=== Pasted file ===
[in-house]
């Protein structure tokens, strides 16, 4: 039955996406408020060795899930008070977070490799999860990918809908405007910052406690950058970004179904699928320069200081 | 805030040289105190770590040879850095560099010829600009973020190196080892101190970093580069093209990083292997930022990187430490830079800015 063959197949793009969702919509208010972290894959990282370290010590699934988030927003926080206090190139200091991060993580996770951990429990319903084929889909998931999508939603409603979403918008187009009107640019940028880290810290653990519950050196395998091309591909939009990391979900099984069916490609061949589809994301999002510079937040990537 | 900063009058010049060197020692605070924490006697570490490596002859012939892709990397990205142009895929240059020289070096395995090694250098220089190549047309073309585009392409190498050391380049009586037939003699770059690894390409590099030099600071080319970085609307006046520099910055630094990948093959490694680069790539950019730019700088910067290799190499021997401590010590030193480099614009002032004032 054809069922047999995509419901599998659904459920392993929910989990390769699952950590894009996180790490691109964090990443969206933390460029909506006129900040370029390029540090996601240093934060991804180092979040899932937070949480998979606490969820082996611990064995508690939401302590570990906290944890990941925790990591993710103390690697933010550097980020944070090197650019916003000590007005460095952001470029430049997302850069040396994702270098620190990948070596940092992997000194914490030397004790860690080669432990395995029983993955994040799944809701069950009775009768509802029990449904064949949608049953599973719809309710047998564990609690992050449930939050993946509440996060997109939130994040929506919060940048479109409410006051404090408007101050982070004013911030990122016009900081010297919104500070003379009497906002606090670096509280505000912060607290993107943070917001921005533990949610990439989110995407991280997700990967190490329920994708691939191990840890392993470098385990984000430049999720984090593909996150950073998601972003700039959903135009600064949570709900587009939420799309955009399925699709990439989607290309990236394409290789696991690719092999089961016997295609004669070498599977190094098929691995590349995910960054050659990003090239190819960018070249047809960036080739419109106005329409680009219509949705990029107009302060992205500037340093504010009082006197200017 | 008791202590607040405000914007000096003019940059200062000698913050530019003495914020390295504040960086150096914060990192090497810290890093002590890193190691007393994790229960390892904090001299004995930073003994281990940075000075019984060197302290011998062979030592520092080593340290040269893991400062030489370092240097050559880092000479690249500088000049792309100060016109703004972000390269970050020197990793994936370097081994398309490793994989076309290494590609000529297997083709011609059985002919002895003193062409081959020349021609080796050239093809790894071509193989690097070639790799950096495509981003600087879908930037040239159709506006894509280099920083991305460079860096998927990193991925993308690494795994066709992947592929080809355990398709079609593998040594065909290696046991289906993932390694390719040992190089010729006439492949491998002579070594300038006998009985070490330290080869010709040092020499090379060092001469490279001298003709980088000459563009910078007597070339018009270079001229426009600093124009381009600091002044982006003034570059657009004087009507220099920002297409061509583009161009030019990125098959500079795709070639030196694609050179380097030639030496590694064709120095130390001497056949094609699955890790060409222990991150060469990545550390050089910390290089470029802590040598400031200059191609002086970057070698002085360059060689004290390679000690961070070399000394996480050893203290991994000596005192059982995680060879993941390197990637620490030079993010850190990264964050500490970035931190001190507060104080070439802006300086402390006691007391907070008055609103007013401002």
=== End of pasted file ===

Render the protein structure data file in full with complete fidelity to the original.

[in-house]
């Protein structure tokens, strides 16, 4: 039955996406408020060795899930008070977070490799999860990918809908405007910052406690950058970004179904699928320069200081 | 805030040289105190770590040879850095560099010829600009973020190196080892101190970093580069093209990083292997930022990187430490830079800015 063959197949793009969702919509208010972290894959990282370290010590699934988030927003926080206090190139200091991060993580996770951990429990319903084929889909998931999508939603409603979403918008187009009107640019940028880290810290653990519950050196395998091309591909939009990391979900099984069916490609061949589809994301999002510079937040990537 | 900063009058010049060197020692605070924490006697570490490596002859012939892709990397990205142009895929240059020289070096395995090694250098220089190549047309073309585009392409190498050391380049009586037939003699770059690894390409590099030099600071080319970085609307006046520099910055630094990948093959490694680069790539950019730019700088910067290799190499021997401590010590030193480099614009002032004032 054809069922047999995509419901599998659904459920392993929910989990390769699952950590894009996180790490691109964090990443969206933390460029909506006129900040370029390029540090996601240093934060991804180092979040899932937070949480998979606490969820082996611990064995508690939401302590570990906290944890990941925790990591993710103390690697933010550097980020944070090197650019916003000590007005460095952001470029430049997302850069040396994702270098620190990948070596940092992997000194914490030397004790860690080669432990395995029983993955994040799944809701069950009775009768509802029990449904064949949608049953599973719809309710047998564990609690992050449930939050993946509440996060997109939130994040929506919060940048479109409410006051404090408007101050982070004013911030990122016009900081010297919104500070003379009497906002606090670096509280505000912060607290993107943070917001921005533990949610990439989110995407991280997700990967190490329920994708691939191990840890392993470098385990984000430049999720984090593909996150950073998601972003700039959903135009600064949570709900587009939420799309955009399925699709990439989607290309990236394409290789696991690719092999089961016997295609004669070498599977190094098929691995590349995910960054050659990003090239190819960018070249047809960036080739419109106005329409680009219509949705990029107009302060992205500037340093504010009082006197200017 | 008791202590607040405000914007000096003019940059200062000698913050530019003495914020390295504040960086150096914060990192090497810290890093002590890193190691007393994790229960390892904090001299004995930073003994281990940075000075019984060197302290011998062979030592520092080593340290040269893991400062030489370092240097050559880092000479690249500088000049792309100060016109703004972000390269970050020197990793994936370097081994398309490793994989076309290494590609000529297997083709011609059985002919002895003193062409081959020349021609080796050239093809790894071509193989690097070639790799950096495509981003600087879908930037040239159709506006894509280099920083991305460079860096998927990193991925993308690494795994066709992947592929080809355990398709079609593998040594065909290696046991289906993932390694390719040992190089010729006439492949491998002579070594300038006998009985070490330290080869010709040092020499090379060092001469490279001298003709980088000459563009910078007597070339018009270079001229426009600093124009381009600091002044982006003034570059657009004087009507220099920002297409061509583009161009030019990125098959500079795709070639030196694609050179380097030639030496590694064709120095130390001497056949094609699955890790060409222990991150060469990545550390050089910390290089470029802590040598400031200059191609002086970057070698002085360059060689004290390679000690961070070399000394996480050893203290991994000596005192059982995680060879993941390197990637620490030079993010850190990264964050500490970035931190001190507060104080070439802006300086402390006691007391907070008055609103007013401002």